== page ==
In the search for alternative energy sources, inspiration often comes from powerful natural phenomena. To meet the ideal criteria, an energy source must be renewable, efficient, cheap, and constantly available. We have looked to the ocean, to the wind, and to the sun; why not consider the energy contained within the Earth itself?

Geothermal energy is heat energy generated and stored in the earth (geothermal comes from the Greek words geo, meaning earth, and thermos, or hot), accessible to us in the form of hot water and steam. Deep within the Earth is a solid core thought to be as hot as the surface of the sun. It is so hot, in fact, that it melts rock, creating magma. Magma is less dense then the surrounding rocks, and so rises to just beneath the surface of the Earth, where it heats rocks and water to high temperatures upwards of 700°F. Sometimes the superheated water escapes through cracks in the Earth’s surface, creating geysers and hot springs; other times, the water remains under the surface in what are called geothermal reservoirs.

The use of water heated by geothermal forces is not a new idea. Hot springs have been used since Paleolithic times for a multitude of purposes. The Native Americans used them for cooking and medicine, and the people of Pompeii (in the shadow of a volcano) used the water to heat their houses. More recently, Romans built strategically-placed spas that took advantage of geothermally heated waters. Using steam and hot water to generate electricity, however, didn’t begin until the twentieth century.

The first geothermal power generator was devised in 1904 in the dry steam fields of Italy by Prince Piero Ginori Conti. He showed the effectiveness of this power source by successfully lighting four lightbulbs. In 1911, the world’s first commercial geothermal power plant was built in the same location, though it took until the 1950s for industrial geothermal power to catch on in other countries. The first geothermal power plant in the United States was built by Pacific Gas and Electric in 1960.

Today, there are three conventional types of geothermal power plants. In each, the first step of electricity production is to drill down into the geothermal reservoir in order to access the stored thermal energy of hot water and steam. The first type of power plant is called a dry steam plant, and in it, steam pumped from underground spins a turbine, which powers the generator. According to the Geothermal Energy Association, as of 2012 approximately 50% of installed geothermal capacity in the US was produced by dry steam plants, all of which are located in California.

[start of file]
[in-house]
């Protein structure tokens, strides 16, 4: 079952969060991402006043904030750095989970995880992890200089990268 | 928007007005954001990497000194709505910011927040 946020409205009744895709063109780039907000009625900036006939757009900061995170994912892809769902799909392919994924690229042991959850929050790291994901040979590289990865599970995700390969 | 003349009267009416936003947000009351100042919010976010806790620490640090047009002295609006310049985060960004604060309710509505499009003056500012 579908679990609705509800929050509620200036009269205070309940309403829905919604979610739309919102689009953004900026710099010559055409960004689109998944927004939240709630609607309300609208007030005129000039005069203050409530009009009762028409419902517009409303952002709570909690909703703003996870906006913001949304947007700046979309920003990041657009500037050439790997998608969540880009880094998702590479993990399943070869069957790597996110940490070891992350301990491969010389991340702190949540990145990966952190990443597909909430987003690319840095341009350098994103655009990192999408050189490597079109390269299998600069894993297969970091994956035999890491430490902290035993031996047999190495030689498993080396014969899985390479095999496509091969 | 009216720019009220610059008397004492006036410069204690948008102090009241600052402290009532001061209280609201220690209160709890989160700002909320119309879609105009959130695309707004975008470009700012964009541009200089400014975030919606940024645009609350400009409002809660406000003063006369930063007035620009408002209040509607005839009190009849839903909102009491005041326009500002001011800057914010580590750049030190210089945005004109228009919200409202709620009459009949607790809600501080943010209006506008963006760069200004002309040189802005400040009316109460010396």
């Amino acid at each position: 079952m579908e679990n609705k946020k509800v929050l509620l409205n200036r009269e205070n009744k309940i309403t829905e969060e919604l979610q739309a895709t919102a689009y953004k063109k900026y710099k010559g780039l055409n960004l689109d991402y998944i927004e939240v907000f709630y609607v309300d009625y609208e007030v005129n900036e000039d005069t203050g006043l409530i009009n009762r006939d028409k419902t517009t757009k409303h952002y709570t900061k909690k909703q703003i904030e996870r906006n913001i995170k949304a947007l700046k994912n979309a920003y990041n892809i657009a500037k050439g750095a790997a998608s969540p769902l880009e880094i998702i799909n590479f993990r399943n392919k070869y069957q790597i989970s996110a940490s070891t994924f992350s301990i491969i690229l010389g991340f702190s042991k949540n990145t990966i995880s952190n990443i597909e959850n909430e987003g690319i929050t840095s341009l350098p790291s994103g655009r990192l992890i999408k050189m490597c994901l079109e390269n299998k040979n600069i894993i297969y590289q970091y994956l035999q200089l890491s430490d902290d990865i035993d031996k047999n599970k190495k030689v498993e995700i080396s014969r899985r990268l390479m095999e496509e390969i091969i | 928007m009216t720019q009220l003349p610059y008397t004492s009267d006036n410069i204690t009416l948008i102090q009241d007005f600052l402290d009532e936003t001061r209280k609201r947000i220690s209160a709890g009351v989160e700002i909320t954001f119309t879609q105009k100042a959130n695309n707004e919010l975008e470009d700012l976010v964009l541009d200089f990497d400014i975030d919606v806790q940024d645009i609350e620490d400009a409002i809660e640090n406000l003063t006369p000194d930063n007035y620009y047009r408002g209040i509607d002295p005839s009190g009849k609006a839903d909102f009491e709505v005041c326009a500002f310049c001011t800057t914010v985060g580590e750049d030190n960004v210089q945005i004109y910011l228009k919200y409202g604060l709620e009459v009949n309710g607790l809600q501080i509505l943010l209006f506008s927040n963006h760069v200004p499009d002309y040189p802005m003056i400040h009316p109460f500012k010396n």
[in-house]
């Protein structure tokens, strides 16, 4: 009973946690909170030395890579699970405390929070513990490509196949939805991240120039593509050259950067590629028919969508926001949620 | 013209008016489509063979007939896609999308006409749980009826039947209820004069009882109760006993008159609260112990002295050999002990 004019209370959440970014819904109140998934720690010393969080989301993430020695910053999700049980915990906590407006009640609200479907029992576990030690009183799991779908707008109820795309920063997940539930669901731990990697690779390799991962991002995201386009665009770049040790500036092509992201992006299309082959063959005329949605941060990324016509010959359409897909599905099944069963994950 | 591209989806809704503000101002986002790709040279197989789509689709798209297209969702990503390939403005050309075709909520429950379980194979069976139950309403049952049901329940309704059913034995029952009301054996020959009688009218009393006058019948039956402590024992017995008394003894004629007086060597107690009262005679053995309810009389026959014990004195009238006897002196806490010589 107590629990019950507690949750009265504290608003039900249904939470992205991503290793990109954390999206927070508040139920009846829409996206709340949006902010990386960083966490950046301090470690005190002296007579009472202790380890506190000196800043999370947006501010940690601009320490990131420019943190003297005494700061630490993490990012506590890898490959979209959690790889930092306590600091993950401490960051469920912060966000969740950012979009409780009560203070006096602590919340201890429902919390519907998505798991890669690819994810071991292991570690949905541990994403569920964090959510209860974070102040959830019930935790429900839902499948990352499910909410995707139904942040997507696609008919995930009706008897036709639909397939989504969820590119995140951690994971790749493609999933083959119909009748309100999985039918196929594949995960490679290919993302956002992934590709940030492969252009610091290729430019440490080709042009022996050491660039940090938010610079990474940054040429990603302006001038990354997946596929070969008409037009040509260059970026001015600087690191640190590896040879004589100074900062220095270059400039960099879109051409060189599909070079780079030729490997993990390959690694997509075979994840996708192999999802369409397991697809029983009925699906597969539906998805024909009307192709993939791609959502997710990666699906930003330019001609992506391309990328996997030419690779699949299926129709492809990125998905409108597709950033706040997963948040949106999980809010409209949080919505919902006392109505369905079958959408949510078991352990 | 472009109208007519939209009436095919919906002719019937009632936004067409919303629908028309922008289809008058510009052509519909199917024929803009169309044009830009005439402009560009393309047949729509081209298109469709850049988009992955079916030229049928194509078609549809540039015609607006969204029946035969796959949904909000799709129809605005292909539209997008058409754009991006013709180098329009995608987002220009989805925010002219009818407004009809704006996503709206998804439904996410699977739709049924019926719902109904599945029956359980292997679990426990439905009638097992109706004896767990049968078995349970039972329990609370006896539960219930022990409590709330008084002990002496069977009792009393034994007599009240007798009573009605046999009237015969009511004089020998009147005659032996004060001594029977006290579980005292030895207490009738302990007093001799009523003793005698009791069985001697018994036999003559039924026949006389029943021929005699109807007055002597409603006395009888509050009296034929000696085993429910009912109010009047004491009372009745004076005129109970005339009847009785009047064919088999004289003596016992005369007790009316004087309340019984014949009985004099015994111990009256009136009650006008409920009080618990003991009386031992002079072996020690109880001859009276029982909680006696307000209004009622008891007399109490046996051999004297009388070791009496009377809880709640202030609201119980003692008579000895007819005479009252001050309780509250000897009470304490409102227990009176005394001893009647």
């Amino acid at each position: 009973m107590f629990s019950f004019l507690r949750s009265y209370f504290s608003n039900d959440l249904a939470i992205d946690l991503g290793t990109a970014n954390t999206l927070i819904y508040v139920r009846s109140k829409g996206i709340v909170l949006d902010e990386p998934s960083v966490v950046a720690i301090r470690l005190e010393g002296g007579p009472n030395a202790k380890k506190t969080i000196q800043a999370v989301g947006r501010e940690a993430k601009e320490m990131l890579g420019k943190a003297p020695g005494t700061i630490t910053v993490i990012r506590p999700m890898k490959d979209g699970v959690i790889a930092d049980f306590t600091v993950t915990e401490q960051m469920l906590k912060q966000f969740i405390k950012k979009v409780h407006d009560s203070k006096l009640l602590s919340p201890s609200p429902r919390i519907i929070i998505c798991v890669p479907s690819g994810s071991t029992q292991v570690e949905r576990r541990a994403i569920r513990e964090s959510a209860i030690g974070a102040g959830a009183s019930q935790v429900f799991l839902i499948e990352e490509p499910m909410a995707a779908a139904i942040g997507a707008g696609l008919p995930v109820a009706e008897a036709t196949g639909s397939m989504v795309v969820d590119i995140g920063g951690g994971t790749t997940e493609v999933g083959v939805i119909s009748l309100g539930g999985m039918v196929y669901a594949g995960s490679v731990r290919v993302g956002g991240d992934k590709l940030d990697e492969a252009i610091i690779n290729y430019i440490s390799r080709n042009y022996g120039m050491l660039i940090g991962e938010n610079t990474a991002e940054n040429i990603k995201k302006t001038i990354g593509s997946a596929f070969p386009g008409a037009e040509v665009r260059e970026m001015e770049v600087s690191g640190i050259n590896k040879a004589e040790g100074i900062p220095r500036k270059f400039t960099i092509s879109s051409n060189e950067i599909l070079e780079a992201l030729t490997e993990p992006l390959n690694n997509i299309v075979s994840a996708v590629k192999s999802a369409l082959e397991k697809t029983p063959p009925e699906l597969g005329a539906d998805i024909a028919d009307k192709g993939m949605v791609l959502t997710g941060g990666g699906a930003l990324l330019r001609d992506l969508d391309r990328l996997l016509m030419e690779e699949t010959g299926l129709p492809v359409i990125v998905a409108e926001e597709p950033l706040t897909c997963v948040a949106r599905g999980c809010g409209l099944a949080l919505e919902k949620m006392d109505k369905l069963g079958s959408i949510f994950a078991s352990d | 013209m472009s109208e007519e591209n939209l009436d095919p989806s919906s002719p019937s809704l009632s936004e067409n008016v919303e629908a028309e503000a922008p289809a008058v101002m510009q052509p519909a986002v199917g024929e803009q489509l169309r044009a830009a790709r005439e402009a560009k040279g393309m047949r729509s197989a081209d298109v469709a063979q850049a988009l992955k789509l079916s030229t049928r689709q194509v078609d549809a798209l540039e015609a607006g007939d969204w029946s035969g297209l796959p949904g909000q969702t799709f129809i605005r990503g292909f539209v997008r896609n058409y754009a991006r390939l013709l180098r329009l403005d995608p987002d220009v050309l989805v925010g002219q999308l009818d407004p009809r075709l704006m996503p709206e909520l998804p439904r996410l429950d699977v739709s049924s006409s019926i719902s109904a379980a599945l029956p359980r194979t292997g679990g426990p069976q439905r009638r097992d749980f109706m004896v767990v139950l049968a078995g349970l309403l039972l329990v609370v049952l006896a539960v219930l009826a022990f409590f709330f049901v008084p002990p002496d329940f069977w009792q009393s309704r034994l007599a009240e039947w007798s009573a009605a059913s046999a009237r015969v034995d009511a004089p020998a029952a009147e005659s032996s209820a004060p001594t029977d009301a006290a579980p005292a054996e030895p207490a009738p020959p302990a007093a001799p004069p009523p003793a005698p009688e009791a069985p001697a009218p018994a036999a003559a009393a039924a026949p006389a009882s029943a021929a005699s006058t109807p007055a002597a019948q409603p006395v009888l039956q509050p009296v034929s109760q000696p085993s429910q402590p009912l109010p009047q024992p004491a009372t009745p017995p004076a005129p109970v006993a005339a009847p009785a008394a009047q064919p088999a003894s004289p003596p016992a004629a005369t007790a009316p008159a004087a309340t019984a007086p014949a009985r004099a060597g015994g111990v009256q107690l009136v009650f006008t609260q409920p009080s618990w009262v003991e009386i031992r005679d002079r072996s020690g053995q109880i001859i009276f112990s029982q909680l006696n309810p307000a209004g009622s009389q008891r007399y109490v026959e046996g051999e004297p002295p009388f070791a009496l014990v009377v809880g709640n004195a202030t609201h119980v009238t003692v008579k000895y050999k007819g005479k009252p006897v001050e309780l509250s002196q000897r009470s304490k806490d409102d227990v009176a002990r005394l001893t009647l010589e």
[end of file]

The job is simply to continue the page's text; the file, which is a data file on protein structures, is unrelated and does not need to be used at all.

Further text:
The second type of geothermal power plant is a flash steam power plant. In this setup, the well pumps high-pressure geothermal water. The pressure drops as the water moves upwards, turning some of the water to steam, which is then diverted into a turbine and used to power the generator. Any water remaining is injected back into the geothermal reservoir.

The final kind of power plant is called a binary power plant. This design allows energy to be produced from geothermal sources at temperatures less than 300°F, which means that unlike the others, this plant is not restricted to a tectonic plate boundary. Binary power plants use what’s called an Organic Rankine Cycle (ORC) system. In it, water from the geothermal reservoir is pumped upwards through the well and into a heat exchanger, where it is used to heat another liquid (called the “working fluid”; often isobutane or pentafluoropropane). This working fluid has a lower boiling point than water, and quickly turns to steam when heated, spinning a turbine as before. Geothermal water is injected back into the reservoir.

So how does geothermal energy compare with other alternative energy sources? It is clean, because it doesn’t use any fossil fuels to generate, and emissions are much lower than fossil fuels (in the binary power plant, emissions are nearly zero). Additionally, transport costs are minimized, because energy is produced near the plant. Geothermal energy is efficient, renewable, and reliable; it can be produced at any time of the day or night, since the superheated reservoirs are always being heated and refilled. The main problems with this form of energy production are availability and cost. Despite the advances of the binary system, geothermal plants are still restricted geographically, and will remain so until we have the technology to drill deeper to access even more of the Earth’s thermal power. As it stands, initial costs to drilling a geothermal well are sometimes as high as $1 to $4 million; going deeper will doubtless cost even more. In theory, our geothermal resources are probably enough to sustain all human needs, but to make reliable geothermal energy a reality, we must devise a way to get to the stored potential that waits, just beneath the surface.

Jessie Rack is a PhD student studying Ecology and Evolutionary Biology at the University of Connecticut. She is passionate about science communication and environmental issues, and spends her free time reading, writing, and finding ways to be outdoors.

Jessie Rack is a PhD student studying Ecology and Evolutionary Biology at the University of Connecticut. She is passionate about science communication and environmental issues, and spends her free time reading, writing, and finding ways to be outdoors.

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